Cream of sunchoke soup
I believe in the value of trying new things as often as possible, so this weekend I bought sunchokes at the farmer’s market. I find food a deliciously inconsequential way to switch things up. Whenever I hear about someone who eats the same thing at the same time, week in and week out, or engages in other repetitive behavior, a part of me thinks, “Alzheimer’s waiting to happen!” So I like to seize the opportunity to try something new whenever it presents itself. Yesterday, it was sunchokes, something I’ve never cooked (I don’t think I’ve ever eaten them before either).
Sunchokes are a root vegetable, also known as Jerusalem artichokes. Their delicate flavor is similar to that of an artichoke heart. The ones I bought were purple on the outside with pure white flesh; they can also be brown, red, and white. Sunchokes tend to be rich in the carbohydrate inulin, which some people digest better than others.
I had some leftover cream in the fridge, so in the spirit of wasting nothing, decided to make a cream soup.
In the market basket I take to farmers’ markets, I keep a couple of ceramic egg cartons, and a small ceramic berry basket. I filled this berry basket with sunchokes, which turned out to be 9.5 ounces when I weighed them. Please adjust the recipe below to the quantity of sunchokes you want to use. I used a generous half of my carton of chicken broth.
Cream of sunchoke soup
Serves 2 as a main course, 4 as a soup course
9.5 oz sunchokes
32 oz carton chicken broth
4 T heavy whipping cream (or 8T half and half)
1 shallot, diced fine
6 cloves garlic, peeled
1 pat butter
1 t cornstarch (optional)
Scrub and rinse the sunchokes well. These knobby little tubers really know how to hang on to dirt!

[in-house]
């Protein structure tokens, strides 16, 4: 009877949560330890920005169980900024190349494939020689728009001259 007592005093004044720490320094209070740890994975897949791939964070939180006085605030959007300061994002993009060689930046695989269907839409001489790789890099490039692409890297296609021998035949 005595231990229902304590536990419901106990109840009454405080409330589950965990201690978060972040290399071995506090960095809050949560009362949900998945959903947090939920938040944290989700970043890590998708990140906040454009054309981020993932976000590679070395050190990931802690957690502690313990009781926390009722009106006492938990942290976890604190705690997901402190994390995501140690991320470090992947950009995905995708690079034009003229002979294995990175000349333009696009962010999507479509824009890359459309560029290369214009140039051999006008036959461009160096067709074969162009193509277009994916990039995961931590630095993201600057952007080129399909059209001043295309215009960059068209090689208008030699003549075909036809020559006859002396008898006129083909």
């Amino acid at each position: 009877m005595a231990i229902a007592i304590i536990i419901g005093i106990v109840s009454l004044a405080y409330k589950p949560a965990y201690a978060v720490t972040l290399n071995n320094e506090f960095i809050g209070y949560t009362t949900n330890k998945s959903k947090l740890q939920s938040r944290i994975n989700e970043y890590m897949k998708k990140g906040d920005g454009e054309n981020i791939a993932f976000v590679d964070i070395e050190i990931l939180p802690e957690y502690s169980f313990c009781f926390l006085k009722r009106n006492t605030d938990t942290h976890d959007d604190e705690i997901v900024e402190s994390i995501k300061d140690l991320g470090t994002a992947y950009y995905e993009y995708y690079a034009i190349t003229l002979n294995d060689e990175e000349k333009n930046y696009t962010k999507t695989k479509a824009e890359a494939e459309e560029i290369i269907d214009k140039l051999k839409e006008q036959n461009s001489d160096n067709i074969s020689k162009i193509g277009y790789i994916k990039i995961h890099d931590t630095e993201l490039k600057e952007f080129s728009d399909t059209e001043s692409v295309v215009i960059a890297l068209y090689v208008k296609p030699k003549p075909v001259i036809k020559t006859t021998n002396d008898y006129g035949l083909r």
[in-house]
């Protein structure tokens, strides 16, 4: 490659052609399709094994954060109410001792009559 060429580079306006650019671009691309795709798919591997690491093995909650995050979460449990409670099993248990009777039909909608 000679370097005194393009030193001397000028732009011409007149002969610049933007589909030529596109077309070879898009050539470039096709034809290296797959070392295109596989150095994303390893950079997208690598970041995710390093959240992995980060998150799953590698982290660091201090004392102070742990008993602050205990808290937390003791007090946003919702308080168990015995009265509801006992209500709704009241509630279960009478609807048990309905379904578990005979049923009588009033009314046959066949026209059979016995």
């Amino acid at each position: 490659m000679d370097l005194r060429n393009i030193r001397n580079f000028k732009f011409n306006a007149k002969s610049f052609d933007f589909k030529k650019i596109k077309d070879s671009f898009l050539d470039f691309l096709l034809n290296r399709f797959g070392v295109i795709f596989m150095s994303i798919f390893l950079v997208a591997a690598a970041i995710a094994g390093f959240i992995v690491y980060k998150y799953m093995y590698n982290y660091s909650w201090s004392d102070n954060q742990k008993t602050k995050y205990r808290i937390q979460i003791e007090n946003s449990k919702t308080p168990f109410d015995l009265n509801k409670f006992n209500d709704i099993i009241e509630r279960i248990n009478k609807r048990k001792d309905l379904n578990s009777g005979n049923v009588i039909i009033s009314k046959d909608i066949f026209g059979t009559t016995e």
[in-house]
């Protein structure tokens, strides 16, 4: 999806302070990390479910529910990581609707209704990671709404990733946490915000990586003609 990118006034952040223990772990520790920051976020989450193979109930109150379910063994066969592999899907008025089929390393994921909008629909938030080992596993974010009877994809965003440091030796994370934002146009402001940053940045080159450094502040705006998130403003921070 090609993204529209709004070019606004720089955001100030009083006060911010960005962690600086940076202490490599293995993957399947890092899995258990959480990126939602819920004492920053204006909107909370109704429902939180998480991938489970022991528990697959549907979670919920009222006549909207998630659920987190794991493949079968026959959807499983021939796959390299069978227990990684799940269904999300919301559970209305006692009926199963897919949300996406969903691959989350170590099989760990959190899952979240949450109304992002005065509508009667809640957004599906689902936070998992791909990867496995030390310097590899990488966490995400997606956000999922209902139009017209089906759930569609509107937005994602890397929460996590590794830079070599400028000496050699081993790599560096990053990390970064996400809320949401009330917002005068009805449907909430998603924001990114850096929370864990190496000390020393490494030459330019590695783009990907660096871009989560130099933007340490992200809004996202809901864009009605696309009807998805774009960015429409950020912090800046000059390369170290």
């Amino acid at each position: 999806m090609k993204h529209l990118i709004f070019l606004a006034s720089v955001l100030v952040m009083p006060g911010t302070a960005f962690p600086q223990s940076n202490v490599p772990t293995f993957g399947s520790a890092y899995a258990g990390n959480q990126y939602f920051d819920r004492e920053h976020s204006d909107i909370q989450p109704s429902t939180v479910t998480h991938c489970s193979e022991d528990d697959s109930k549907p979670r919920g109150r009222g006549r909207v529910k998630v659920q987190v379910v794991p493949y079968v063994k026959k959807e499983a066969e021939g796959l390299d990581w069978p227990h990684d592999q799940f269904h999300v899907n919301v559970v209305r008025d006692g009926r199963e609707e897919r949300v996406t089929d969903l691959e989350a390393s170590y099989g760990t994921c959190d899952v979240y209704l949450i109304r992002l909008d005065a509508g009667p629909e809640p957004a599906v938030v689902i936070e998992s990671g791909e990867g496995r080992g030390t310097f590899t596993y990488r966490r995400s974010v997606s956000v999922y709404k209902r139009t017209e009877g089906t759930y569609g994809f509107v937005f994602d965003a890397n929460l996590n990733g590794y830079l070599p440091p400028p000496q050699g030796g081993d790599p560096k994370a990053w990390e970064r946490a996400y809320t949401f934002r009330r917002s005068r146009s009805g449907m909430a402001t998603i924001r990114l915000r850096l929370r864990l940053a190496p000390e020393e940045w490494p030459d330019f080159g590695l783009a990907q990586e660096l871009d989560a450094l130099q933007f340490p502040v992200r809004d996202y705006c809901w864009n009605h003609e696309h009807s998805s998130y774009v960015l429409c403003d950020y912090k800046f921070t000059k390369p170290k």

Drizzle a little olive oil on a jelly roll pan. Halve the sunchokes lengthwise and place cut side down on the pan along with the garlic, ensuring each piece is lightly coated in olive oil. You can add a bit of salt and pepper at this point if you like.
Roast in a 400° oven for about 20 minutes. Place the pan where it can cool.
In a small enameled Dutch oven, melt a pat of butter over low-medium heat. Add the finely-diced shallot and soften.
Meanwhile, dice the roasted vegetables and add them to the pot. Cover generously with chicken broth. Add salt, freshly-ground white pepper, and thyme to taste. A little cayenne or nutmeg would also be a good addition.
Bring to a boil slowly over medium heat, and then reduce heat to allow the soup to simmer. Enrich with 4 T heavy whipping cream. Simmer for about 15 minutes until the sunchokes are tender.
Dissolve a teaspoon of cornstarch in water or chicken broth, and stir in to thicken the soup as desired.
Note: If you like pureed soups, you can use an immersion blender to puree the soup at this point, instead of thickening it.
Serve with whole-grain crackers and some Chardonnay.